Access to Destinations: How Close is Close Enough? Estimating Accurate Distance Decay Functions for Different Purposes and Multiple Modes

Principal Investigator:

Kevin Krizek, Former U of M Researcher, Humphrey School of Public Affairs

Co-Investigator

  • Ahmed El-Geneidy , Former University Researcher, Civil, Environmental and Geo-Engineering

Project Summary:

Existing urban and suburban development patterns and the automobile dependence they engender are leading to increases in traffic congestion and air pollution. In response to the growing ills caused by urban sprawl, there has been an increased interest in creating more "livable" communities in which destinations are brought closer to homes and workplaces (that is, achieving travel needs through land use planning). While previous research has suggested best practices for integrated land use planning, little research has focused on examining detailed relationships between actual travel behavior and mean distance to various services. For example, how far will pedestrians travel to access different types of destinations? Is the "quarter mile assumption" that is often bantered about actually reliable? How far will bicyclists travel to ride on a bicycle-only facility? How far do people drive for their common retail needs?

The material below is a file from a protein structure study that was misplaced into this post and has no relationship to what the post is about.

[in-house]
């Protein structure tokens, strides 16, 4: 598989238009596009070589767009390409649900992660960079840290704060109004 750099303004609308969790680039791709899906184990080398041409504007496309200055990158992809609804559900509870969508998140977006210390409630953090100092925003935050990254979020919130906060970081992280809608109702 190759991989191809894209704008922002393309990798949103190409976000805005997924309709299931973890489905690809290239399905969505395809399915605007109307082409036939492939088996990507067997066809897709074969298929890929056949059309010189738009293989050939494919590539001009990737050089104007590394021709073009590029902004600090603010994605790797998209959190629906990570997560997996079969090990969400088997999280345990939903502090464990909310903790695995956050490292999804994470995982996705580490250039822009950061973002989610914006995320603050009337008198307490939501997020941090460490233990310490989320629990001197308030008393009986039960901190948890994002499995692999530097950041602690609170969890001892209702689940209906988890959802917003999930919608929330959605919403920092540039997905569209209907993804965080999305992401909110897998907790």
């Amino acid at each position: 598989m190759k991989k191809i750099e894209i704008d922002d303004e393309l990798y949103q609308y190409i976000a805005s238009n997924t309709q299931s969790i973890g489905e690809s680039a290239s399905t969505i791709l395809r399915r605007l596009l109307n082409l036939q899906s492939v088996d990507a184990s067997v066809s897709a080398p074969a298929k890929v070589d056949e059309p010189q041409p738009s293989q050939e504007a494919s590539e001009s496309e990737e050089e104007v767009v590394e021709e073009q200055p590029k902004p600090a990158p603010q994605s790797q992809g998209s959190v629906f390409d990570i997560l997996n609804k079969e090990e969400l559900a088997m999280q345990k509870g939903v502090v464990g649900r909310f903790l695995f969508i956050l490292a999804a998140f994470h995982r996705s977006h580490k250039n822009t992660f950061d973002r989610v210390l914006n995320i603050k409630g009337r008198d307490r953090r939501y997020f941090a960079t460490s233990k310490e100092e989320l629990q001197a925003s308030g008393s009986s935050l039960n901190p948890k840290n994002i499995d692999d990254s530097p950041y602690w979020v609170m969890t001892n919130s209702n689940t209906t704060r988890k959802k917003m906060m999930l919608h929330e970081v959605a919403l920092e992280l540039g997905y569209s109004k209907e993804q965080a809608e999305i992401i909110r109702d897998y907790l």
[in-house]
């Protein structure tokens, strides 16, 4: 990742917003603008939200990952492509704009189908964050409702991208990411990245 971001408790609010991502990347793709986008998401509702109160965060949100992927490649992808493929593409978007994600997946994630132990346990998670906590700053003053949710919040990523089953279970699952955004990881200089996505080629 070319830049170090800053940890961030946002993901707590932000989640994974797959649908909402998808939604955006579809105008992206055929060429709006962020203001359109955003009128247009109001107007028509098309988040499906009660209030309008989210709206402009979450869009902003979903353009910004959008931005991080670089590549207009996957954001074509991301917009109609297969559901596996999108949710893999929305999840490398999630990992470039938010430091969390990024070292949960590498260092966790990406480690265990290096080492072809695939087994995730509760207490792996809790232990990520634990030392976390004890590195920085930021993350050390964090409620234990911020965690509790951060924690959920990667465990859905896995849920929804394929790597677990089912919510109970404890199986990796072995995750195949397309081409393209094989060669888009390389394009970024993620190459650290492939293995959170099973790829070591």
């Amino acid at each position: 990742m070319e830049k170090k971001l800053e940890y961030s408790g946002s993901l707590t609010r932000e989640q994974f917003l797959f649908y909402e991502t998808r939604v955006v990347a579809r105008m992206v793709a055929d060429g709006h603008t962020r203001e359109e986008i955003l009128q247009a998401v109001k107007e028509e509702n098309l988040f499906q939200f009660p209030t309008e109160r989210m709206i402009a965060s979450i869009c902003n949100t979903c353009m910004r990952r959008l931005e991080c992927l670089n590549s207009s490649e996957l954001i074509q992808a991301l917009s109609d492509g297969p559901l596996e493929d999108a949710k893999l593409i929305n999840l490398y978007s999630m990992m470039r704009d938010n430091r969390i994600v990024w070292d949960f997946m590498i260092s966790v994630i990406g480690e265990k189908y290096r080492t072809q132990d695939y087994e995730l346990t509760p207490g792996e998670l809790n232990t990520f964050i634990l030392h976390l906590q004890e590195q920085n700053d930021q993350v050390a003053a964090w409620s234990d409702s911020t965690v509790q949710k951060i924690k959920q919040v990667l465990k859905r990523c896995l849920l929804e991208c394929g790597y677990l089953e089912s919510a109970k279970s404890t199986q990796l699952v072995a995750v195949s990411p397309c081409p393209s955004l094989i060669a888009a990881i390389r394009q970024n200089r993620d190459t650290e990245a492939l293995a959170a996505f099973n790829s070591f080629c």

To examine these questions, this research triangulated between several data sources, including the 2001 Travel Behavior Inventory (TBI) Home Interview Survey, a Hennepin County Survey of Trail Users, and a mailed survey administered in the summer of 2005. A primary outcome of this research was to examine different types of destinations and accurately and robustly estimate distance decay models for auto and non-auto travel modes, and also to comment on its applicability for different types of travel and development of accessibility measures that incorporate this information.

To examine these questions, this research makes use of available travel survey data for the Twin Cities region. A primary outcome of this research is to examine different types of destinations and accurately and robustly estimate distance decay models for auto and non-auto travel modes, and also to comment on its applicability for different types of travel and development of accessibility measures that incorporate this information.

In what is likely to be an enduring period of constrained public resources, lawmakers and government executives will seek the best information possible for making policy choices and deciding where to make public investments. In a landmark series of studies known as Access to Destinations, the Center for Transportation Studies (CTS) at the University of Minnesota has opened up new frontiers of information for better policy and investment decisions.

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